As long as the debt markets co-operate, all is well. But when debt investors wake up to the fact that they are systematically underpricing risk, the highly leveraged deal structures simply will not work. Deals will still get done because private equity firms need to deploy their capital to build franchises and justify their fees but leverage ratios will fall and returns will decline. Bad for the overall market? Not really, because competition for doing deals in general will remain strong owing to liquidity considerations. But bad for private equity investors? Certainly, and now there will be one more constituency at the table: investors in the public equity of these private equity firms. Here is the rub.

Will Blackstone pull off a wildly successful IPO? It is almost a certainty. Will Blackstone trade at a multiple that implies rapid growth in assets under management and therefore in management and performance fees? Absolutely. What will happen when the debt markets grow less friendly and additional equity is required to get deals done? Returns will fall. What will happen to those who have invested in private equity funds? They will not be happy. And those who have invested in common shares of the private equity management company? Unhappier still.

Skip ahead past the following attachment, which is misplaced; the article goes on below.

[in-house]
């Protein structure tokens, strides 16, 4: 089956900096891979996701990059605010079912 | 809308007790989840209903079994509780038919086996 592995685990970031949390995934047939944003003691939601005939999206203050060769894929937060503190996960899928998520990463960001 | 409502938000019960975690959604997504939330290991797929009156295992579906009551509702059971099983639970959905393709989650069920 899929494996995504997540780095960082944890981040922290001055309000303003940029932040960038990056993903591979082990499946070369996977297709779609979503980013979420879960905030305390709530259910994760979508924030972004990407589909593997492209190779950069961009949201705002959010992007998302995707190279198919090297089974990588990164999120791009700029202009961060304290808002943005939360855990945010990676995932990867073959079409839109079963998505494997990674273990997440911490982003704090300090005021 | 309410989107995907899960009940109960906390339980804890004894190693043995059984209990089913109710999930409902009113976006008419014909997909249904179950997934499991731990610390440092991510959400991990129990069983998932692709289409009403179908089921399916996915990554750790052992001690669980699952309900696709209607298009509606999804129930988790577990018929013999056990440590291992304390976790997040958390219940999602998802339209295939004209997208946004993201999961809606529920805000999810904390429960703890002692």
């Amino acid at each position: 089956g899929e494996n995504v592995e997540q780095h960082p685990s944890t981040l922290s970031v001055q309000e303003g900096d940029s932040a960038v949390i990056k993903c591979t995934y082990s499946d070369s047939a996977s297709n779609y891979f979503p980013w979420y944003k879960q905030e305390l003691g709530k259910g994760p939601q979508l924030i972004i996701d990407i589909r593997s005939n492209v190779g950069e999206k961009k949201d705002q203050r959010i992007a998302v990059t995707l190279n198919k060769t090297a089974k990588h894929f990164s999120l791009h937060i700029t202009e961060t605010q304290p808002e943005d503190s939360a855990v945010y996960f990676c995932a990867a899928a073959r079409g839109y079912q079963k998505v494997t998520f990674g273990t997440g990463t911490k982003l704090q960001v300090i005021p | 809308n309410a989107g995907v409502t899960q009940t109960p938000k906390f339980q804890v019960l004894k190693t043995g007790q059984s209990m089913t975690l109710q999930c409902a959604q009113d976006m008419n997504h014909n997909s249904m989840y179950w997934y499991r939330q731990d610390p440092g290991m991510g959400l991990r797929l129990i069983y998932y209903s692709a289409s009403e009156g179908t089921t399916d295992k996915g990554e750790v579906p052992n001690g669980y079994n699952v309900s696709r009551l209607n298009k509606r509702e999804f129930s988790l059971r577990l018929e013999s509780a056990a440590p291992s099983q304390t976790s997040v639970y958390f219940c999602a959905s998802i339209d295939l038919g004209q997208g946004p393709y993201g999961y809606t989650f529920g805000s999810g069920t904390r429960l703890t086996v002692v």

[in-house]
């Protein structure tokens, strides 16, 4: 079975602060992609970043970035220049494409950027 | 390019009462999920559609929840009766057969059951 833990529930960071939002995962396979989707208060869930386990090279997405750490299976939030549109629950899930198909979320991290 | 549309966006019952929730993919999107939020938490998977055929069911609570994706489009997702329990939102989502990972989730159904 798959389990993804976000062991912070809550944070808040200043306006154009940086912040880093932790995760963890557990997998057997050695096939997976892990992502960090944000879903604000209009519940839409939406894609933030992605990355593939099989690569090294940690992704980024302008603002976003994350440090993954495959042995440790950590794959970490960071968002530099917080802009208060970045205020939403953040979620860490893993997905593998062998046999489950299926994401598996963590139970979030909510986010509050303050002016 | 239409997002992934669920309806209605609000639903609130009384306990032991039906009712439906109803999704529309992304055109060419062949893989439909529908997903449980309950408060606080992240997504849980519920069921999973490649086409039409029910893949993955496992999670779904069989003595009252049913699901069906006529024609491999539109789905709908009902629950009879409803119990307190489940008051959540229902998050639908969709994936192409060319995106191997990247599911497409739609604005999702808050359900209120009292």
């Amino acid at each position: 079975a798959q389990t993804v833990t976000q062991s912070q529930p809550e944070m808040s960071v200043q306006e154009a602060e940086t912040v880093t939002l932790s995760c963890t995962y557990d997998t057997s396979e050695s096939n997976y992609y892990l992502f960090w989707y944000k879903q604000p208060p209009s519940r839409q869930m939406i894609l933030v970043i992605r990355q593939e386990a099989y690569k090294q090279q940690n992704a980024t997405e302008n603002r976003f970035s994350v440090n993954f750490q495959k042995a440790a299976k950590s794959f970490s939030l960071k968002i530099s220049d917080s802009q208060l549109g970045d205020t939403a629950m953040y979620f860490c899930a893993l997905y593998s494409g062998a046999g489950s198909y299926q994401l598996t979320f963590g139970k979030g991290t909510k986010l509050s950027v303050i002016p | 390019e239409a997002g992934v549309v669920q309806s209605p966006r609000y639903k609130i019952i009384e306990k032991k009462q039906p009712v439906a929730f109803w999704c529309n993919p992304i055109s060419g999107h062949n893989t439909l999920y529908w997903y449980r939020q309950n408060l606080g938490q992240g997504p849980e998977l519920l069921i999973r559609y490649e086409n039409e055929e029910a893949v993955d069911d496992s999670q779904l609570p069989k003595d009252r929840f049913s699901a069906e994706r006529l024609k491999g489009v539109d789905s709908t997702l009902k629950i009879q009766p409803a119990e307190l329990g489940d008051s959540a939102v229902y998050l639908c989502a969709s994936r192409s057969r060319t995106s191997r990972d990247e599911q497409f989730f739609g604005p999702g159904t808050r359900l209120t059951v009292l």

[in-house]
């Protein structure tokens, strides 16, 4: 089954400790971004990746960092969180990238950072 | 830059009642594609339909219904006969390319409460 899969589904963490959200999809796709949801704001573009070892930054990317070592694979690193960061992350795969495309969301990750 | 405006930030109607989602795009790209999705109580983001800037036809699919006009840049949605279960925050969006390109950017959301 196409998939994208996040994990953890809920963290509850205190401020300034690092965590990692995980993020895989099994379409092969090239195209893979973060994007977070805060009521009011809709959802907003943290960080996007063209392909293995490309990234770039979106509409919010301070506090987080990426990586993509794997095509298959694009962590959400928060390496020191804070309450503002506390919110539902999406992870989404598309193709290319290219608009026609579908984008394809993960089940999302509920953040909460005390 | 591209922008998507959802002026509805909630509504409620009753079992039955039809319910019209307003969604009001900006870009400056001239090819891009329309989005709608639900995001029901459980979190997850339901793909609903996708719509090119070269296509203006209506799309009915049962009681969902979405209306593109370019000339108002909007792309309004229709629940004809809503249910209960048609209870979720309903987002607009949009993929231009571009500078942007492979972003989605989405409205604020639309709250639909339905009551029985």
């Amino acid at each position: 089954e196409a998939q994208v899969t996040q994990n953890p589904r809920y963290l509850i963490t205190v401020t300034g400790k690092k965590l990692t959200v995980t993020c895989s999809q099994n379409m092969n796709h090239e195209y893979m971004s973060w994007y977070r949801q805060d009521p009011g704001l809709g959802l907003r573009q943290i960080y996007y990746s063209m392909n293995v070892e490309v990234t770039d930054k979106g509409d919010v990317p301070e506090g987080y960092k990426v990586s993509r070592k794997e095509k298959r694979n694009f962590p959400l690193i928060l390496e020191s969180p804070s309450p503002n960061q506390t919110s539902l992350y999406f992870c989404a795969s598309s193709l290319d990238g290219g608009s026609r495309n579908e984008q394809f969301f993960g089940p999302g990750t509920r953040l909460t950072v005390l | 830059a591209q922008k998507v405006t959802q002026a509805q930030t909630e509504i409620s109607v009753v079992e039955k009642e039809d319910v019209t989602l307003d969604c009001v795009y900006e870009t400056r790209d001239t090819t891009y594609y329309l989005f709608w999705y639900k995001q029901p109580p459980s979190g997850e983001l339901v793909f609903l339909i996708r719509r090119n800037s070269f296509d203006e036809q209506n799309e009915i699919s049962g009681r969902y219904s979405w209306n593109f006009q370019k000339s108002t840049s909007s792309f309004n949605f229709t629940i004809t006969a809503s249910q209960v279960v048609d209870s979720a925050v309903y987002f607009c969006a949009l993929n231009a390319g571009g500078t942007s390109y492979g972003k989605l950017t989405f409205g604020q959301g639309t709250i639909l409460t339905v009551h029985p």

Mr Schwarzman knows this full well, as do his colleagues at Kohlberg Kravis Roberts, Texas Pacific Group, Apollo and others thinking about following in Blackstone's footsteps. They understand that the risk/reward calculus of the private equity business (largely being borne by debt holders in today's frothy environment) could shift rapidly, closing a historically attractive window for them to monetise their franchises. They see the private equity bubble and want to extract value before it pops. But where does that leave the rest of us? Unhappy, indeed.